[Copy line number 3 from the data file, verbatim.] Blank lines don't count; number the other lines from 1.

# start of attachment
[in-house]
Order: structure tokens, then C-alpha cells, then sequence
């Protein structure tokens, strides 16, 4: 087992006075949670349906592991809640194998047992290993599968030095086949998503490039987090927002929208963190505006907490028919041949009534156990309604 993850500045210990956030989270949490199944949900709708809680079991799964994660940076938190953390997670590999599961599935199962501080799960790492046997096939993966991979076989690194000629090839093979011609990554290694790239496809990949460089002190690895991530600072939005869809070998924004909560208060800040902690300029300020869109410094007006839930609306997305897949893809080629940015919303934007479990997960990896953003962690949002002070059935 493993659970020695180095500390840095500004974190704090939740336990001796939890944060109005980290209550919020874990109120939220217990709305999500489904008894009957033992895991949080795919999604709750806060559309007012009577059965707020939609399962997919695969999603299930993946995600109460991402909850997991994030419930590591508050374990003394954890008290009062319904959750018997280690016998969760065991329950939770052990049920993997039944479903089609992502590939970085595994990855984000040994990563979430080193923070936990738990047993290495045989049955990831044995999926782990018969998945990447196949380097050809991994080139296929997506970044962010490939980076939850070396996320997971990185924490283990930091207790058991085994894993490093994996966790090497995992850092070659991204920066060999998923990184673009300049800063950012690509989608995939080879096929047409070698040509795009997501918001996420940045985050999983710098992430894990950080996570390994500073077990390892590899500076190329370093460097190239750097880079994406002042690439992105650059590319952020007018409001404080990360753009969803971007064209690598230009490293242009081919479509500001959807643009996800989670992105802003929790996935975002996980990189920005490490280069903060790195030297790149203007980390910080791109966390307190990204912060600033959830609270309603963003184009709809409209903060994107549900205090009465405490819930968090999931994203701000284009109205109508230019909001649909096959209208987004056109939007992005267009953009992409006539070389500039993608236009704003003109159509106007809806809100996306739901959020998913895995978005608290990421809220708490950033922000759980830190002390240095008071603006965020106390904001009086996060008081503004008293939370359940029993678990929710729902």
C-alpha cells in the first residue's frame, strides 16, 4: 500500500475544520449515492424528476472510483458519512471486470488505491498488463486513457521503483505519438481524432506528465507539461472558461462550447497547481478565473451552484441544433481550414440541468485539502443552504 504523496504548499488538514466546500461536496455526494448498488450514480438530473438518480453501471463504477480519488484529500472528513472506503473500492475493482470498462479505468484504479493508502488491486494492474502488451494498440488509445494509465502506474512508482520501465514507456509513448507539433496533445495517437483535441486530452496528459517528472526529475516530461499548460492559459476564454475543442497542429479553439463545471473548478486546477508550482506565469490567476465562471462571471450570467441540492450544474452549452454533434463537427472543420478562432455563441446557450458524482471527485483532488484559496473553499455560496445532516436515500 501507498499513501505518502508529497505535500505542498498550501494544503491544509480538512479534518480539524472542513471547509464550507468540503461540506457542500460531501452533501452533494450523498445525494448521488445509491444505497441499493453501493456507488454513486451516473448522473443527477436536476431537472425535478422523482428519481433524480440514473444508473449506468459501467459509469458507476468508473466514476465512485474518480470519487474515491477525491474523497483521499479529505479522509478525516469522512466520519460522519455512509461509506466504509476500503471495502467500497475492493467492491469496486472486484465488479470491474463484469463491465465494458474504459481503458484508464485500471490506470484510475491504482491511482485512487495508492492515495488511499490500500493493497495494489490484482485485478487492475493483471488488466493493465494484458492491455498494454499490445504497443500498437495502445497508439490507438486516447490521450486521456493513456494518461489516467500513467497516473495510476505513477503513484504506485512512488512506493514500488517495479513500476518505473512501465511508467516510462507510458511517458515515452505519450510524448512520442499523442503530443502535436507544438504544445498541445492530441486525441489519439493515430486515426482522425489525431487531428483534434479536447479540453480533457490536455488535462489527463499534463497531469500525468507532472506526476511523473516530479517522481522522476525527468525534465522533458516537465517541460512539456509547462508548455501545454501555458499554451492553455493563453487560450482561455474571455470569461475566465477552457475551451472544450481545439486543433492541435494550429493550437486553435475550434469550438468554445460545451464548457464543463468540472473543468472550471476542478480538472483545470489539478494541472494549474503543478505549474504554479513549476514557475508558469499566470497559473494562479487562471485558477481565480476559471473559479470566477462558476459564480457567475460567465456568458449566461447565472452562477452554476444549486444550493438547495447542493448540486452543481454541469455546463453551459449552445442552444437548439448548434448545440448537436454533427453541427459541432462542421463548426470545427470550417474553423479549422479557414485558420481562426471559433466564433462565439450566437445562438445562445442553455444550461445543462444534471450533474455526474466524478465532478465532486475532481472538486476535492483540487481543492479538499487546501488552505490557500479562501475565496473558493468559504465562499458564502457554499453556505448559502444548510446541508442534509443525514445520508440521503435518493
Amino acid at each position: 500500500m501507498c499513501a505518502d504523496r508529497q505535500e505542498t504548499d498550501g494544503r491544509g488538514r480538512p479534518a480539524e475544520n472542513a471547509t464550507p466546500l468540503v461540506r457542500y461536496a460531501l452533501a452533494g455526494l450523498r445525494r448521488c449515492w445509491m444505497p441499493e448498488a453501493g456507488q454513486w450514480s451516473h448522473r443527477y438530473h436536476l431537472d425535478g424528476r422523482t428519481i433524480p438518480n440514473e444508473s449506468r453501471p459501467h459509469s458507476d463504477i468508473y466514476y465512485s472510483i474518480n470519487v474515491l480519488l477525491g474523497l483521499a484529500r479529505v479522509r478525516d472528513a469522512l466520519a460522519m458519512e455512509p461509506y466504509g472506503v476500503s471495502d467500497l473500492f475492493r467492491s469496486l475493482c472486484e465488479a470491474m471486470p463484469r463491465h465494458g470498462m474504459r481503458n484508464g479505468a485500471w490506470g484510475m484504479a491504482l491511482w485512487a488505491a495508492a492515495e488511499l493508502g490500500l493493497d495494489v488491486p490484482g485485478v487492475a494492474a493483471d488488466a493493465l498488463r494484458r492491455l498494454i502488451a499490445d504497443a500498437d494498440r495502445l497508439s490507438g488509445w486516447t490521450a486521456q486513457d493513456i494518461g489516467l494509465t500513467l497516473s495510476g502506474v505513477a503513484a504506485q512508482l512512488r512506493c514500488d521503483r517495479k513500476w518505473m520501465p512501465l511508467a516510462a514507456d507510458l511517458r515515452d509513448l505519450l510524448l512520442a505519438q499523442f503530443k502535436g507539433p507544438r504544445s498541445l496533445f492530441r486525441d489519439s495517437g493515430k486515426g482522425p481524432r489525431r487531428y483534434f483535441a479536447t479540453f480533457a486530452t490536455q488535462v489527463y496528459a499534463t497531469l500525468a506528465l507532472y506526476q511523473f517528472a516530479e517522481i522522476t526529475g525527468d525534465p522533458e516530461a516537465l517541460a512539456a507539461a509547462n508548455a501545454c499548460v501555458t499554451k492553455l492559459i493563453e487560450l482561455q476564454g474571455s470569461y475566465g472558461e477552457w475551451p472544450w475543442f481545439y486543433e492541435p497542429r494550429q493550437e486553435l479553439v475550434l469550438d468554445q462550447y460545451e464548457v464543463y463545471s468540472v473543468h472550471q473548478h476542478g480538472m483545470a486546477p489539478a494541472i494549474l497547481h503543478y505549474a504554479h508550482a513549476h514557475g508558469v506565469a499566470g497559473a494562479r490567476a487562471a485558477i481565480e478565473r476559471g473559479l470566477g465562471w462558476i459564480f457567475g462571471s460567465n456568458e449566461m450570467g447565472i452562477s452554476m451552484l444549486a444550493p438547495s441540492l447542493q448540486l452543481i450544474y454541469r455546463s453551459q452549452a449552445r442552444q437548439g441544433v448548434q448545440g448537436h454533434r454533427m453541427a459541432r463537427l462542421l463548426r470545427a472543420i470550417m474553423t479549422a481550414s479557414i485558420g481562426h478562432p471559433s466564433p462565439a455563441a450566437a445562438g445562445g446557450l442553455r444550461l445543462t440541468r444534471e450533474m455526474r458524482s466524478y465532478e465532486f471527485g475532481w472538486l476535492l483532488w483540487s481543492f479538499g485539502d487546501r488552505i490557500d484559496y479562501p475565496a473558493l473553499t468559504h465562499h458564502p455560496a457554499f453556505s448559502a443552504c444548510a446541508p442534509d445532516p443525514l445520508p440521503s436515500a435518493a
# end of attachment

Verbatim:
């Protein structure tokens, strides 16, 4: 087992006075949670349906592991809640194998047992290993599968030095086949998503490039987090927002929208963190505006907490028919041949009534156990309604 993850500045210990956030989270949490199944949900709708809680079991799964994660940076938190953390997670590999599961599935199962501080799960790492046997096939993966991979076989690194000629090839093979011609990554290694790239496809990949460089002190690895991530600072939005869809070998924004909560208060800040902690300029300020869109410094007006839930609306997305897949893809080629940015919303934007479990997960990896953003962690949002002070059935 493993659970020695180095500390840095500004974190704090939740336990001796939890944060109005980290209550919020874990109120939220217990709305999500489904008894009957033992895991949080795919999604709750806060559309007012009577059965707020939609399962997919695969999603299930993946995600109460991402909850997991994030419930590591508050374990003394954890008290009062319904959750018997280690016998969760065991329950939770052990049920993997039944479903089609992502590939970085595994990855984000040994990563979430080193923070936990738990047993290495045989049955990831044995999926782990018969998945990447196949380097050809991994080139296929997506970044962010490939980076939850070396996320997971990185924490283990930091207790058991085994894993490093994996966790090497995992850092070659991204920066060999998923990184673009300049800063950012690509989608995939080879096929047409070698040509795009997501918001996420940045985050999983710098992430894990950080996570390994500073077990390892590899500076190329370093460097190239750097880079994406002042690439992105650059590319952020007018409001404080990360753009969803971007064209690598230009490293242009081919479509500001959807643009996800989670992105802003929790996935975002996980990189920005490490280069903060790195030297790149203007980390910080791109966390307190990204912060600033959830609270309603963003184009709809409209903060994107549900205090009465405490819930968090999931994203701000284009109205109508230019909001649909096959209208987004056109939007992005267009953009992409006539070389500039993608236009704003003109159509106007809806809100996306739901959020998913895995978005608290990421809220708490950033922000759980830190002390240095008071603006965020106390904001009086996060008081503004008293939370359940029993678990929710729902």